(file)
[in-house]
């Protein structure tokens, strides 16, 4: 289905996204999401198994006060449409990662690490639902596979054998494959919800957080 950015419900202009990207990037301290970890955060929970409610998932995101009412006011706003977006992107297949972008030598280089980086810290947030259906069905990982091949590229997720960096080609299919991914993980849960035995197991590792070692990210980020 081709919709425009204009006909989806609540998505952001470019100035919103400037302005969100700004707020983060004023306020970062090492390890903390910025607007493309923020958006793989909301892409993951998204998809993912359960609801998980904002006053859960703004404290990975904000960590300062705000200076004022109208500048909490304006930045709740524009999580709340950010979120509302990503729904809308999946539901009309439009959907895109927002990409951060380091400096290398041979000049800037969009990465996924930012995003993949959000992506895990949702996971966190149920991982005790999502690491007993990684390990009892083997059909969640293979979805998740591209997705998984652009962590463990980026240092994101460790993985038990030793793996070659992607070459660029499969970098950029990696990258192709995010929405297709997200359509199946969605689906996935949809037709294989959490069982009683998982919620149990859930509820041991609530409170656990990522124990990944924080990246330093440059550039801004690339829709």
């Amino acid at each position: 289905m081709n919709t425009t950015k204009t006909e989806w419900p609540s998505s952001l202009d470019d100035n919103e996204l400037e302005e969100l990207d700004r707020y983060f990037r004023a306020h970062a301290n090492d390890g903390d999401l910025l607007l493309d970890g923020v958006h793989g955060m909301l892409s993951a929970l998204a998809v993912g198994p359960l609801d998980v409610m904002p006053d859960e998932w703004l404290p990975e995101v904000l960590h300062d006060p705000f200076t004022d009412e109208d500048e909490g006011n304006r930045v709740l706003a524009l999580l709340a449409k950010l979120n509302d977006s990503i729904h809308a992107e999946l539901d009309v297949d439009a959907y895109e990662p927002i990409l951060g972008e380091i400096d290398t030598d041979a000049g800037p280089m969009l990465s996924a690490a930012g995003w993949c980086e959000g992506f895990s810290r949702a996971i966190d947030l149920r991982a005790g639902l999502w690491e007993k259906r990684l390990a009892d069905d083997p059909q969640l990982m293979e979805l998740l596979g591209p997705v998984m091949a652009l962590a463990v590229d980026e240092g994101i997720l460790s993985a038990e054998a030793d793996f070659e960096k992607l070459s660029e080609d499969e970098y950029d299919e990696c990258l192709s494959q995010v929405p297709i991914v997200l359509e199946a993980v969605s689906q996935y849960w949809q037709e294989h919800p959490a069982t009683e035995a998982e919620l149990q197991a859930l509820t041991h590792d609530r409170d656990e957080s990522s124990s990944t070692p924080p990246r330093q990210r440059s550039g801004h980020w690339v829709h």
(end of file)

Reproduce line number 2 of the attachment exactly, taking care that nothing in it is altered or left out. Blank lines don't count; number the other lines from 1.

């Protein structure tokens, strides 16, 4: 289905996204999401198994006060449409990662690490639902596979054998494959919800957080 950015419900202009990207990037301290970890955060929970409610998932995101009412006011706003977006992107297949972008030598280089980086810290947030259906069905990982091949590229997720960096080609299919991914993980849960035995197991590792070692990210980020 081709919709425009204009006909989806609540998505952001470019100035919103400037302005969100700004707020983060004023306020970062090492390890903390910025607007493309923020958006793989909301892409993951998204998809993912359960609801998980904002006053859960703004404290990975904000960590300062705000200076004022109208500048909490304006930045709740524009999580709340950010979120509302990503729904809308999946539901009309439009959907895109927002990409951060380091400096290398041979000049800037969009990465996924930012995003993949959000992506895990949702996971966190149920991982005790999502690491007993990684390990009892083997059909969640293979979805998740591209997705998984652009962590463990980026240092994101460790993985038990030793793996070659992607070459660029499969970098950029990696990258192709995010929405297709997200359509199946969605689906996935949809037709294989959490069982009683998982919620149990859930509820041991609530409170656990990522124990990944924080990246330093440059550039801004690339829709």